Species8472
03-16-2012, 04:41 PM
Is this a good investment? Many banks (like ABSA) have warned that there will be negative house price growth in real terms. Will rent make up for it?

They would rather have you invest it in their 2% "investment" products. Buying property is risky, but still the best investment out there.

McT
03-16-2012, 07:21 PM
Is this a good investment? Many banks (like ABSA) have warned that there will be negative house price growth in real terms. Will rent make up for it?

Maybe, but if I am in it for the medium to long term, I think it'll work for me. It's not my only means of investing, as I have gone in other routes too. Even if it doesn't grow too much in value, if someone else is paying it for me, is it not a good alternative?


They would rather have you invest it in their 2% "investment" products. Buying property is risky, but still the best investment out there.

I don't think there is an ultimate way to invest into your future. Financial gurus keep changing their tune on how to save and invest.

I think everyone must establish their own goals and find a way to achieve it. Today you can weigh up how aggressively you want to invest, i.e. what is your risk appetite. Some would rather go conservative and look at safe but meagre returns through a 32 day notice or money market and other will be aggressively playing the JSE. We all need to decide for ourselves.

Personally I do not want to retire rich although that would be nice. I just want to retire comfortably with the means to sustain my income till me and my good missus get the call up yonder. I do not want to be a burden to society nor to my children.

So I have looked at various options. I want to pay my own home off as soon as I can. I have started small retirement annuities all the way. I have a pension fund into which I pay as much as I am allowed. I have an endowment and unit trusts. I have shares and I would like to add to them when I can.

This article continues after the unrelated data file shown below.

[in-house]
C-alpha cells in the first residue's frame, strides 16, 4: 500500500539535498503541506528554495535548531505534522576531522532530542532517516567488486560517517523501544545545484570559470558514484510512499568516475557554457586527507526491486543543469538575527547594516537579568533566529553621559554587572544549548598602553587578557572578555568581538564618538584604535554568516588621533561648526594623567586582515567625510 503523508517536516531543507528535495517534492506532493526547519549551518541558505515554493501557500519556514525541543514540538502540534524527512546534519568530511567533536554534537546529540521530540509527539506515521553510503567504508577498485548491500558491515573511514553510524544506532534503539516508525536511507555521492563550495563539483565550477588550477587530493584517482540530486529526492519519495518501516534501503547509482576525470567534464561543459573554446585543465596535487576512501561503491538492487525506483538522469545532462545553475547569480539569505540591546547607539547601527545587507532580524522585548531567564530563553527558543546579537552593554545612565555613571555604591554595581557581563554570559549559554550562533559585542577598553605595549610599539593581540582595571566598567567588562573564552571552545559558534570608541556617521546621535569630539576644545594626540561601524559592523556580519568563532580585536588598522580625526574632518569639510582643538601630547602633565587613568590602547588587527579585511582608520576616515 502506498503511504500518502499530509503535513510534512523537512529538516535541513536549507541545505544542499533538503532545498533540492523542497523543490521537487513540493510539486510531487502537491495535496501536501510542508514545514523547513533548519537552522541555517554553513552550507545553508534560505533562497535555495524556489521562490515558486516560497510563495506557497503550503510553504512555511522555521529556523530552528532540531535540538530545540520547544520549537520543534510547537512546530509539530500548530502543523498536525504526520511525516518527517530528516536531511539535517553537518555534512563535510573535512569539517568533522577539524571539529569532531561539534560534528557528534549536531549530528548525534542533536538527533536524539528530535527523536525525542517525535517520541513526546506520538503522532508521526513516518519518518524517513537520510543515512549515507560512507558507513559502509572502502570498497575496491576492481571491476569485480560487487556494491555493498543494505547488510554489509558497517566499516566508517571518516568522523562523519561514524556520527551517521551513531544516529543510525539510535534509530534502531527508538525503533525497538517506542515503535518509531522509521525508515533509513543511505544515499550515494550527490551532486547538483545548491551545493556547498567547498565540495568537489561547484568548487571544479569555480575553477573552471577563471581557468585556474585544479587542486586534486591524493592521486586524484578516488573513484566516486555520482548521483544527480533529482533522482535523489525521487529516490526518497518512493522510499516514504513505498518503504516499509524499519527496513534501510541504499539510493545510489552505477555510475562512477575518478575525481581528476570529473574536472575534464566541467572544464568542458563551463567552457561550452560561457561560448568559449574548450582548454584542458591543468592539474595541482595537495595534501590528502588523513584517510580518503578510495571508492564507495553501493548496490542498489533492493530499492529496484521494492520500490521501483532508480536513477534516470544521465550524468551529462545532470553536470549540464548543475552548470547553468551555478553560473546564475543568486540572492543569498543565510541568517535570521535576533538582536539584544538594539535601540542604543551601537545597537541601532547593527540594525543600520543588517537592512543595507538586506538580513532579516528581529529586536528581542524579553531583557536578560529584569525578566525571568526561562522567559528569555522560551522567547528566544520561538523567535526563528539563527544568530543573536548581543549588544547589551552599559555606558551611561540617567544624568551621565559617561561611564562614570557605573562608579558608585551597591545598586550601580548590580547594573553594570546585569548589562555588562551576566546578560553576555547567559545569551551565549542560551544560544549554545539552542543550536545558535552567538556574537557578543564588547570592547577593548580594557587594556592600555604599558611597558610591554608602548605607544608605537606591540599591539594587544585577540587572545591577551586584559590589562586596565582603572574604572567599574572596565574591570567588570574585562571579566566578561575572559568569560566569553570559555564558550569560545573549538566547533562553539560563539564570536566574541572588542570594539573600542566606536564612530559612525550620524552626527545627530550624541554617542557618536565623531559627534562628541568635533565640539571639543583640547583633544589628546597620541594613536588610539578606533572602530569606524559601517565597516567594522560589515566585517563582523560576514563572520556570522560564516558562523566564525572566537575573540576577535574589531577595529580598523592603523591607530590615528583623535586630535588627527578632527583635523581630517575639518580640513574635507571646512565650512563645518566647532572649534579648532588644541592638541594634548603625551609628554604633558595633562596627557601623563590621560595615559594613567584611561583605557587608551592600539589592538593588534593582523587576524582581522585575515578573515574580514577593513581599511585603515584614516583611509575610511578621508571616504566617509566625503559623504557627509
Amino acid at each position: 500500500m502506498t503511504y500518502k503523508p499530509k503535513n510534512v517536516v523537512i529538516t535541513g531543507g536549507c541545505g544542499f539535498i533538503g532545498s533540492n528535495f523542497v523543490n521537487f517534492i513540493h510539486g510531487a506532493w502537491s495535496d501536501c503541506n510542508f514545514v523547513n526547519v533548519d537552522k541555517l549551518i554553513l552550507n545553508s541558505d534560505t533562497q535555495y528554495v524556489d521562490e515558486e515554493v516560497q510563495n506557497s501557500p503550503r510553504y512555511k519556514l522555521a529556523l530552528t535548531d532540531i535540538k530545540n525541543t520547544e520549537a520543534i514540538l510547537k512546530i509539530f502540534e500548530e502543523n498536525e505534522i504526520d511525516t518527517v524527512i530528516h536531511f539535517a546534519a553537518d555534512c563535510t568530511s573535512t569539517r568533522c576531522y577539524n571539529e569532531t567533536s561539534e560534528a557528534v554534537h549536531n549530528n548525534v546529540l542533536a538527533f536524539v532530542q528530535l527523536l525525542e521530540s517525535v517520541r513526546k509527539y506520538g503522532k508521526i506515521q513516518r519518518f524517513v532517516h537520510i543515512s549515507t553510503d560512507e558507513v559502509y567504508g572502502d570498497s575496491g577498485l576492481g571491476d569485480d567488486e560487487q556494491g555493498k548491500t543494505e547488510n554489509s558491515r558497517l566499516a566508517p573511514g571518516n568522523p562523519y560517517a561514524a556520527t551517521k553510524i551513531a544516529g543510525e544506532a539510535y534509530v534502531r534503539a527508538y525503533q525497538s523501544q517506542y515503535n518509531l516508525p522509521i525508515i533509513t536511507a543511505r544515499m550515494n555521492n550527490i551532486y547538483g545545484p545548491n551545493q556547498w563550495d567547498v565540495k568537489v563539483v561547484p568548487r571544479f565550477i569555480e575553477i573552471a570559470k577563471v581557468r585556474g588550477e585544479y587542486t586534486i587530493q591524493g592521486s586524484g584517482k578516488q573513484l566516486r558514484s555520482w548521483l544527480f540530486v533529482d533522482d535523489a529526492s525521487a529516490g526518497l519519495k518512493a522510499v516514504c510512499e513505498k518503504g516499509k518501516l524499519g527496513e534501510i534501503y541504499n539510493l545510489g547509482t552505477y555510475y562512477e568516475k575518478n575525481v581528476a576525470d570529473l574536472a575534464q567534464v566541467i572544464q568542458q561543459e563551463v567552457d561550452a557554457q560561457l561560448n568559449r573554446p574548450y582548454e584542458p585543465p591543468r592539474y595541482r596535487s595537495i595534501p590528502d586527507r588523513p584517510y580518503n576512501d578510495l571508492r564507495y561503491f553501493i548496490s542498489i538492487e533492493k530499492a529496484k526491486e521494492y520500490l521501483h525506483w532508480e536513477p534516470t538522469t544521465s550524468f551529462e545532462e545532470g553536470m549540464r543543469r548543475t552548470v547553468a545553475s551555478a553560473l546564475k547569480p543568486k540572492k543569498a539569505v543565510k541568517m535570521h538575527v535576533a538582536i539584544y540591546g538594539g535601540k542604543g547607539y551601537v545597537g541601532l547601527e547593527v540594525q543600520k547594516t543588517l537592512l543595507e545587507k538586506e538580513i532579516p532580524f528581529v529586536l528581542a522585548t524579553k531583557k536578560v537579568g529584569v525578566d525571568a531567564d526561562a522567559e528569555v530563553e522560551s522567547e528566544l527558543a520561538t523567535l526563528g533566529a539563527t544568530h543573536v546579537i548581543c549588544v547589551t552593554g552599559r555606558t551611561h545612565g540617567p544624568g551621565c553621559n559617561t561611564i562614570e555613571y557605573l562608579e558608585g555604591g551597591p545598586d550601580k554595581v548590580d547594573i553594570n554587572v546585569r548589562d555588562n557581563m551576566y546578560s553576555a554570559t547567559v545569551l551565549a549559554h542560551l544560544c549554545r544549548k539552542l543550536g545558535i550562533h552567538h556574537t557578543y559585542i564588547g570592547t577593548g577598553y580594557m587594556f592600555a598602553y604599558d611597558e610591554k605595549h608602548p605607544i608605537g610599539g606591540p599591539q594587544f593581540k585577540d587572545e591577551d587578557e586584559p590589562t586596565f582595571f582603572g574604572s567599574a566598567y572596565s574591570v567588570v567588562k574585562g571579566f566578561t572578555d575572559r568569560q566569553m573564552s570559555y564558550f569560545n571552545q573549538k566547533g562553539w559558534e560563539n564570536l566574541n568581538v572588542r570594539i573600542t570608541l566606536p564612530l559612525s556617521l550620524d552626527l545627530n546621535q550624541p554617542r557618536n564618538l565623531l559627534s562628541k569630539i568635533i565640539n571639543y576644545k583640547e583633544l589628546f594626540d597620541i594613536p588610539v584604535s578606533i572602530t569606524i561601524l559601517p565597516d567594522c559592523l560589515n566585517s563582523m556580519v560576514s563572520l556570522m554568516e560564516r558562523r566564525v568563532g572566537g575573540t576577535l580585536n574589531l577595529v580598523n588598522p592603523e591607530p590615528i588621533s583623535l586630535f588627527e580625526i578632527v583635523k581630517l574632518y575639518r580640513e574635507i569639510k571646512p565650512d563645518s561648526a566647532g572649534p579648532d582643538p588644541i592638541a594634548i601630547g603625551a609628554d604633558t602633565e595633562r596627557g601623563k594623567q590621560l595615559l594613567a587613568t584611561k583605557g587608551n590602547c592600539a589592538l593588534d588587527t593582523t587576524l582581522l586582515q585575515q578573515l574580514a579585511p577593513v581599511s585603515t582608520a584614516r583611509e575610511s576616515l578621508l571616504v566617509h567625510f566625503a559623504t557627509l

My next goal is to buy a small investment home for rental income. I do not want to do it until I am able to pay a fair sum of cash into it. So I am saving for that. I would rather live a comfortable life without the bells and whistles, but save as much as I can.

cerebus
03-17-2012, 01:49 PM
Getting an investment house for rental is fine, but it will take a while before you see the returns. Anyway I'm not one to have opinions about anything :)

McT
03-17-2012, 02:05 PM
Getting an investment house for rental is fine, but it will take a while before you see the returns. Anyway I'm not one to have opinions about anything :)

Why should you not have opinions?

For me a rental home (or several) is a long term thing. Mate of mine is looking at a 6th at the moment. He sees it as a long term investment and part of his retirement planning.

robt
03-19-2012, 05:30 PM
I am working toward buying a second home for investment purposes. I will not take the "plunge" until I have sufficient capital to pay all fees cash and a reserve in case I run into problems with rental income. That said, there are plenty of opportunities out there, so I will not be in a rush.

Personally I'd steer clear for a year or two or five :).

But if you do invest get a real bargain because there'll be very little real growth for the next few years so make sure your rental income covers your repayments (or as close to it as possible).

And go for entry level or sub-R1 million.

g@dget
03-19-2012, 05:34 PM
Poperty used to be low risk investment but lately investors have to accept more and more risks in their decisions. The saying "safe as houses" is not true anymore. Good returns can still be made but many bad returns are also seen!

ViperGTI
03-27-2012, 07:46 AM
Is this a good investment? Many banks (like ABSA) have warned that there will be negative house price growth in real terms. Will rent make up for it?

I'd say that will be determined by the location of the property and the buying price. But it will have to be a long term investment to make good sense.

I'm planning on moving to Centurion and I was planning to rent a place, but after seeing the availability of the houses and the rental prices, I have now decided to rather buy. Basically for about the same price as renting a 100sqm townhouse in a complex, I can buy bigger house with double garage and proper sized yard in a decent security estate. I'd say that if I were to rent the specific house I'm looking at buying, the rent would exceed the monthly cost (instalment + levies) of buying the property.